UPDATE: Meehan Apologizes; Weekly Standard Reporter Alleges He Was Roughed Up by Coakley Staffer

Update: Michael Meehan has apologized for shoving McCormack. See the story here.

It's not too hard to imagine the media firestorm that would ensue if a New York Times or Newsweek reporter alleges that a PR aide affiliated with a Republican senatorial candidate shoved him while he was trying to do his job, particularly if the alleged assailant has been nominated by the president for a post requiring Senate confirmation.

But given that the incident in question is a Weekly Standard writer alleging an assault by an aide for Democratic Senate candidate Martha Coakley (Mass.), it's understandable, but not excusable, if you don't hear much about this from the broadcast or cable news networks.

For its part, the Associated Press --  in a story run on Boston.com -- all but dismissed the incident for the Coakley camp with a five-paragraph article blandly titled "Reporter takes stumble chasing Mass. candidate," wherein John McCormack of the Weekly Standard was said to have been "involved in a scuffle with one of [Coakley's] aides," a man by the name of Michael Meehan.

To its credit, however, the Boston Herald newspaper invested its own resources in covering the story. [See McCormack's account at the Standard here.]

Here's how the Herald's Laura Crimaldi opened her January 13 story, "Reporter roughed up outside Coakley fund-raiser":

A Weekly Standard reporter says he was roughed up last night outside a Washington, D.C. fund-raiser for Attorney General Martha Coakley by someone he believes is associated with her U.S. Senate campaign.

John McCormack, the magazine’s deputy online editor, writes about the incident outside the Sonoma restaurant in an online dispatch entitled: “We Report, We Get Pushed.”

According to McCormack’s account, Coakley took two questions from reporters after the event, but declined to respond to his question. McCormack wrote he asked Coakley whether she stood by statements she made during Monday’s debate about terrorists in Afghanistan.

Crimaldi later noted in detail McCormack's allegations:

McCormack wrote after Coakley finished her answer he followed her and asked her why health care industry lobbyists were supporting her at the fund-raiser. He said she did not reply.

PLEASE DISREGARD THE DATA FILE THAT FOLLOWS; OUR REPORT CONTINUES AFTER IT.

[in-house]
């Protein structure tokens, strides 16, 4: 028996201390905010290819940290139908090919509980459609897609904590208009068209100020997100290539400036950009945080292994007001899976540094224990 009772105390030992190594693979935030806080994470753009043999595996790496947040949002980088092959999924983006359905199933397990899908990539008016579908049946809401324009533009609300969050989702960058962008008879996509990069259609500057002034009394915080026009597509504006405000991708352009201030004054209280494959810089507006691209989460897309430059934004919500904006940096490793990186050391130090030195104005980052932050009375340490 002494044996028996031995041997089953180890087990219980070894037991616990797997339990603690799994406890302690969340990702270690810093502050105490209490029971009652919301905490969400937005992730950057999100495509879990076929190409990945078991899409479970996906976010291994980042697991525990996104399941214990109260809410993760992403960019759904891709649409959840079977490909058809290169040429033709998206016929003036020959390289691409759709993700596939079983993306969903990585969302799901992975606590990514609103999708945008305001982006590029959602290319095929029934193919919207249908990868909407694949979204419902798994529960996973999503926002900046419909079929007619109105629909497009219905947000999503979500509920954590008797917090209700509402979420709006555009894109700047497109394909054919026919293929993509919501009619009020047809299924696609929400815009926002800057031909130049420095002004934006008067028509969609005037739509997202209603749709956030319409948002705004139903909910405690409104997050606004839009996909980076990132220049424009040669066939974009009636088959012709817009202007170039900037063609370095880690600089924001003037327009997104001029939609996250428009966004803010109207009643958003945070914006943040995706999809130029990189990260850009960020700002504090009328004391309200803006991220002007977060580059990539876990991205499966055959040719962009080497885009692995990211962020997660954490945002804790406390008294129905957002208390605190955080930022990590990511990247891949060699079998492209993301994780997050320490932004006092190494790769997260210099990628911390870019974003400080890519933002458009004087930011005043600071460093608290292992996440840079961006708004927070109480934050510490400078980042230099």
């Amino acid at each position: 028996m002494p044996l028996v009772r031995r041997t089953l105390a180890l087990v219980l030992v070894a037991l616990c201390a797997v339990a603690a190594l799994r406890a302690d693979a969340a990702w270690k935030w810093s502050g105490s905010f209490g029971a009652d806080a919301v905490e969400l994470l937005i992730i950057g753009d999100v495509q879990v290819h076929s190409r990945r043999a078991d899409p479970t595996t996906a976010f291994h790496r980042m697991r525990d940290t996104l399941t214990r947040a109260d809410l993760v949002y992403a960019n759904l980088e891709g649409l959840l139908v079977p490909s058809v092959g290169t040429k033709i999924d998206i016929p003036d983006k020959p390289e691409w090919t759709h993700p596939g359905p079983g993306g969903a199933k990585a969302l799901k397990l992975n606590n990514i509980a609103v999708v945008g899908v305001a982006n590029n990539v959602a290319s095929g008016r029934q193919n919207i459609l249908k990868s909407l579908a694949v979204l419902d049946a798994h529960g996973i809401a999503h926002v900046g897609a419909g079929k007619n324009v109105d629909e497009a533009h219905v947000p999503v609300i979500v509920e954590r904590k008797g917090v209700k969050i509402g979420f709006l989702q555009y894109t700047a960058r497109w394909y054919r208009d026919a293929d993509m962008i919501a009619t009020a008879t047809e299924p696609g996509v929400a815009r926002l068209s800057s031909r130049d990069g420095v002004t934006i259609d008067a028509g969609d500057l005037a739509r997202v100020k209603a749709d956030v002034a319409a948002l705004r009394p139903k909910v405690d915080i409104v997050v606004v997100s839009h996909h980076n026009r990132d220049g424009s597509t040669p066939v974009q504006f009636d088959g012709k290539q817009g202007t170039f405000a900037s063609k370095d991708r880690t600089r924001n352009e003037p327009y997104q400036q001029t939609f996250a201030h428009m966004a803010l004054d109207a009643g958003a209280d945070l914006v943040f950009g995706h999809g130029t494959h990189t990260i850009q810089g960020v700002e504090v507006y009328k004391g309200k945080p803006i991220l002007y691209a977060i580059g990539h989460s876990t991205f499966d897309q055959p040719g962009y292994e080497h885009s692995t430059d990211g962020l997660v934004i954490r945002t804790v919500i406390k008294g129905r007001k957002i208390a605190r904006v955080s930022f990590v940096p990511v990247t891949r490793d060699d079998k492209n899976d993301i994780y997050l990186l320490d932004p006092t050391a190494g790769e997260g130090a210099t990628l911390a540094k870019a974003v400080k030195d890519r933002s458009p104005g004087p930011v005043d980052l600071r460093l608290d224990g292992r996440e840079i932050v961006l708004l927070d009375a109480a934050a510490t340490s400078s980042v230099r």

As he continued to walk down the street, he said a man who appeared to be associated with Coakley’s campaign pushed him into a free-standing metal rail.

“I ended up on the sidewalk. I was fine. He helped me up from the ground, but kept pushing up against me, blocking my path toward Coakley down the street,” he wrote.

McCormack said the man asked him whether he was with the media and he responded he works for the Weekly Standard.

His online entry includes a YouTube video of the incident, in which you can hear a man ask McCormack if he’s OK as he lay on the ground. The reporter then tangles with the same man, showing him a press credential as he tries to make his way around him.

McCormack wrote he eventually caught up to Coakley, who declined to answer his question.

He said Coakley staffers informed him they don’t know who pushed him. In an updated blog post, McCormack writes he believes he was pushed by Michael Meehan, president of Blue Line Strategic Communications in Washington, D.C. The Associated Press also identifies the man as Meehan, based on photos and videotape of the incident.

McCormack told the Herald Meehan left a message for him on his voicemail today, but the two have yet to talk.

Meehan did not immediately return a phone message or e-mail.

What's more, as NewsBusters contributor Seton Motley brought to my attention, Meehan was nominated in November 2009 by Obama for a post on the Broadcast Board of Governors. 

From the official White House Web site:

Office of the Press Secretary

Presidential Nominations Sent to the Senate, 11/19/09


Michael P. Meehan, of Virginia, to be a Member of the Broadcasting Board of Governors for a term expiring August 13, 2010, vice D. Jeffrey Hirschberg, term expired.

If this story -- coming a mere six days before a special election in which the Democratic supermajority hangs in the balance -- doesn't yield media coverage, it's hard to believe the mainstream media would have failed to cover for any other reason than that it was hoping to avoid burning any negative impressions of the liberal Democratic candidate Coakley into the minds of Massachusetts voters.

Political Scandals Congress Political Groups Media Bias Debate Campaigns & Elections Liberals & Democrats Conservatives & Republicans Double Standards Bias by Omission Magazines Media Business Weekly Standard Government & Press Scott Brown Laura Crimaldi John McCormack Martha Coakley

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